That’s why I stopped using Virtual Desktop pretty quickly. It’s only good for gaming. As far as anything else, it’s next to pointless.

          • Mark Lapasa

            I find it plays 360 mp4s really well. And Netflix, OMG IMAX

        • OhYeah!

          Virtual Desktop is awesome at what it does. It is great for allowing you to use any non vr content on a huge vr screen. It’s also great at playing 360 and 180 degree video. They also have a Music Visualizer backdrop that is pretty awesome. If this new tool actually works that is great but Virtual Desktop still has its place.

  • Get Schwifty!

    Hmmmm… I often work for weeks at a time from home (IT consultant) and I will definitely give this a shot today and see how it goes. Not to mention see if gaming with it feels any different from Virtual Desktop. Given the loss of resolution, I still have trouble seeing the real value of VR desktops for productivity or gaming unless you are a VR developer. When at least 1440p levels of resolution are possible I think this kind of application makes sense, but today…. I’m just seeing the same things at a lower res but larger…. how is this fundamentally a better experience just because i can see it through my Rift? I guess looking at the demo the increased overall work space is the draw, but the thought of hitting a spreadsheet or working on a report at such low resolutions seems difficult.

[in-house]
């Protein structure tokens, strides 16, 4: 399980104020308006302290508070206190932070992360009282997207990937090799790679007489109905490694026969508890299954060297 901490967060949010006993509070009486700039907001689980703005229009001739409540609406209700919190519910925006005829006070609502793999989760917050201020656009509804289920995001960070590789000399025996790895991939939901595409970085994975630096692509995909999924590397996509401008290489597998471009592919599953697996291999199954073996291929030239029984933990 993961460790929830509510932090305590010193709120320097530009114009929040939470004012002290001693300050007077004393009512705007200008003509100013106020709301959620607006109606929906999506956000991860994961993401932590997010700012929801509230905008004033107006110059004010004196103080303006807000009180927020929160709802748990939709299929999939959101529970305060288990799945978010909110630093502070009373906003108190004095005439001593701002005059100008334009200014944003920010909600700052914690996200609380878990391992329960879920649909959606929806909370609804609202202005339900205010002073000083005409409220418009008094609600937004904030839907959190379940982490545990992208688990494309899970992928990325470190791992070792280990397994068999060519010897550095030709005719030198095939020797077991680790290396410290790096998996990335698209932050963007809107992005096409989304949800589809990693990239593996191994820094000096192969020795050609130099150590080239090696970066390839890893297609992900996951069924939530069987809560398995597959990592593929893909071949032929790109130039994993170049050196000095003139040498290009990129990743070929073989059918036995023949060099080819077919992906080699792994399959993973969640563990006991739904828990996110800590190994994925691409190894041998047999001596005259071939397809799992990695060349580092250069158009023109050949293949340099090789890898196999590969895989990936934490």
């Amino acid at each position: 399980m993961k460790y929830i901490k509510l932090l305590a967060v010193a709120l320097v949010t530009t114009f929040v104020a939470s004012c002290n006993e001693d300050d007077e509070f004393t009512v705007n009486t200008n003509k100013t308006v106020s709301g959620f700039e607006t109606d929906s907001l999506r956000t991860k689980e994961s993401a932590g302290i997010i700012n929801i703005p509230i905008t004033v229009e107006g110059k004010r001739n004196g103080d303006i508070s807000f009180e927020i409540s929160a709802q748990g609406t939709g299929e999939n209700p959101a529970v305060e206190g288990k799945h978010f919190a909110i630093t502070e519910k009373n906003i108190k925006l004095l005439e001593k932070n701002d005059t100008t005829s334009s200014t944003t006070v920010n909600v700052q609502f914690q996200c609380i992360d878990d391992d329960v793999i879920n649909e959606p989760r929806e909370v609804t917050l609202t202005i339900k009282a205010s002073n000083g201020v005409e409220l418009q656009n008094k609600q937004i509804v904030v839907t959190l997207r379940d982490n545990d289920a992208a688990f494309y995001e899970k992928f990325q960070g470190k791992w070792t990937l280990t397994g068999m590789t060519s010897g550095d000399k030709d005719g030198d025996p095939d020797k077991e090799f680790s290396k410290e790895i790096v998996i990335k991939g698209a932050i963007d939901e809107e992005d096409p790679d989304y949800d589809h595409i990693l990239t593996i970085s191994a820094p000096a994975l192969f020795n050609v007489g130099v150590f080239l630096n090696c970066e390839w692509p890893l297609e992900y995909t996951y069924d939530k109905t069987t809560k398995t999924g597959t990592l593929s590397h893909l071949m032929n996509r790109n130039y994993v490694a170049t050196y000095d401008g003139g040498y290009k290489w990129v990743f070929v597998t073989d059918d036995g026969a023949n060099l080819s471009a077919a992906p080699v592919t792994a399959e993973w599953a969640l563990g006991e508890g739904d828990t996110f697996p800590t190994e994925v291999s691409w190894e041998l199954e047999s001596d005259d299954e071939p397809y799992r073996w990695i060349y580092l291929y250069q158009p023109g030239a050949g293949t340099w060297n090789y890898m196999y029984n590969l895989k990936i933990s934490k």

• Mark Seymour

    Two things.
    1) You need to be shit hot at touch typing when you can’t see your keyboard :)
    2) VR headset just don’t have the resolution to make this practical for hours of use.

    on the plus side the development is strong, so when the hardware catches up the usable versions should be awesome.

    • Ian DeMartino

      Obviously, you didn’t read the article.

      • Nigerian Wizard

        He isn’t wrong about extended hours of use though. Having just a few pounds on your nose starts feeling heavy after a while.

      • ElJefe

        You can see your actual physical keyboard in VR if you want to set up the webcam. Best of both worlds.

      • Mark Seymour

        Well… That serves me right for scan reading. Point 2 still remains :)

  • David Mulder

    Now lets just up the resolution of our headsets by one generation and we can start ditching our multi monitor setups :D Although… I have just gotten used to a 3,200 x 1,800 (at 125% so that’s effectively 2560 x 1440)… getting a similar angular resolution on HMD’s is going to take awhile. But at least the Full HD angular resolution should be doable.

  • beestee

    Just in time to try out NMS!

  • kalqlate